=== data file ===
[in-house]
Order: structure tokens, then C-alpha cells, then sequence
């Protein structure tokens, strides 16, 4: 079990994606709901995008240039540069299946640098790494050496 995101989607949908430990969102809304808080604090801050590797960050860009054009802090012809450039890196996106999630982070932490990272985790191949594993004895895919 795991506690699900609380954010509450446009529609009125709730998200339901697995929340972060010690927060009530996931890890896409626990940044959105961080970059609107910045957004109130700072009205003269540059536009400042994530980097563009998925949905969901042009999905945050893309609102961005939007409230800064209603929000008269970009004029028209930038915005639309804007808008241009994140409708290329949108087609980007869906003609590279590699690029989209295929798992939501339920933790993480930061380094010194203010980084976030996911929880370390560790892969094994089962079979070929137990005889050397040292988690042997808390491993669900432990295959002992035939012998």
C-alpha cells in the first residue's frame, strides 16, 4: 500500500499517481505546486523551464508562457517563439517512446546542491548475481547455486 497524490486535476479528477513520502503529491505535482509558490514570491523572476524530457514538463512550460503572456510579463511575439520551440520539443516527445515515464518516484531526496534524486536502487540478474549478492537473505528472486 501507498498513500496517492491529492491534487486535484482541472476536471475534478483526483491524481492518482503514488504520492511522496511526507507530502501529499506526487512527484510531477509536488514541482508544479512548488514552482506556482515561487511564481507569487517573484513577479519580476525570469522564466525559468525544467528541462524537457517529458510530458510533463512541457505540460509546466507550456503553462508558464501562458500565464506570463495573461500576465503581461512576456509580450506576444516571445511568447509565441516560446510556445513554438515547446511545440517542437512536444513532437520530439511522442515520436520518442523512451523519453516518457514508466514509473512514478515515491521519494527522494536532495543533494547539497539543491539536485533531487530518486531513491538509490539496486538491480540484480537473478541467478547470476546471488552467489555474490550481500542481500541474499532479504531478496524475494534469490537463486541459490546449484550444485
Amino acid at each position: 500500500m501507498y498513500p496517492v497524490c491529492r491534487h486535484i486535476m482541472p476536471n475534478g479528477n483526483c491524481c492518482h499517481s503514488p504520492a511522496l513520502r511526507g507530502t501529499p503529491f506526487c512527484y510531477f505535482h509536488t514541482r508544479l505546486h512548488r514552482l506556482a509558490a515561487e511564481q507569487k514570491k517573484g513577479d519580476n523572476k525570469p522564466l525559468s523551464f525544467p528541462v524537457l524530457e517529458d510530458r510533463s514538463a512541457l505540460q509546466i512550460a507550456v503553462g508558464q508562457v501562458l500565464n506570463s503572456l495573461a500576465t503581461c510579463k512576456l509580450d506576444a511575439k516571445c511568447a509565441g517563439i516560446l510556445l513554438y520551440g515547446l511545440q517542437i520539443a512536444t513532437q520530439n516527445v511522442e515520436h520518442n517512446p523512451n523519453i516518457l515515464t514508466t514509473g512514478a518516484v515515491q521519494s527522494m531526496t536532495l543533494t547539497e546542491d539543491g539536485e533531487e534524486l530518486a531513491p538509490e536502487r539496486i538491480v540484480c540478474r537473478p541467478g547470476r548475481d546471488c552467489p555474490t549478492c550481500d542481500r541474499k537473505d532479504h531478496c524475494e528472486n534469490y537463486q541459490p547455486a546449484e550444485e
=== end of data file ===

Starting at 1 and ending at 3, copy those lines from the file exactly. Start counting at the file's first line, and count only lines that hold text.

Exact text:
[in-house]
Order: structure tokens, then C-alpha cells, then sequence
């Protein structure tokens, strides 16, 4: 079990994606709901995008240039540069299946640098790494050496 995101989607949908430990969102809304808080604090801050590797960050860009054009802090012809450039890196996106999630982070932490990272985790191949594993004895895919 795991506690699900609380954010509450446009529609009125709730998200339901697995929340972060010690927060009530996931890890896409626990940044959105961080970059609107910045957004109130700072009205003269540059536009400042994530980097563009998925949905969901042009999905945050893309609102961005939007409230800064209603929000008269970009004029028209930038915005639309804007808008241009994140409708290329949108087609980007869906003609590279590699690029989209295929798992939501339920933790993480930061380094010194203010980084976030996911929880370390560790892969094994089962079979070929137990005889050397040292988690042997808390491993669900432990295959002992035939012998």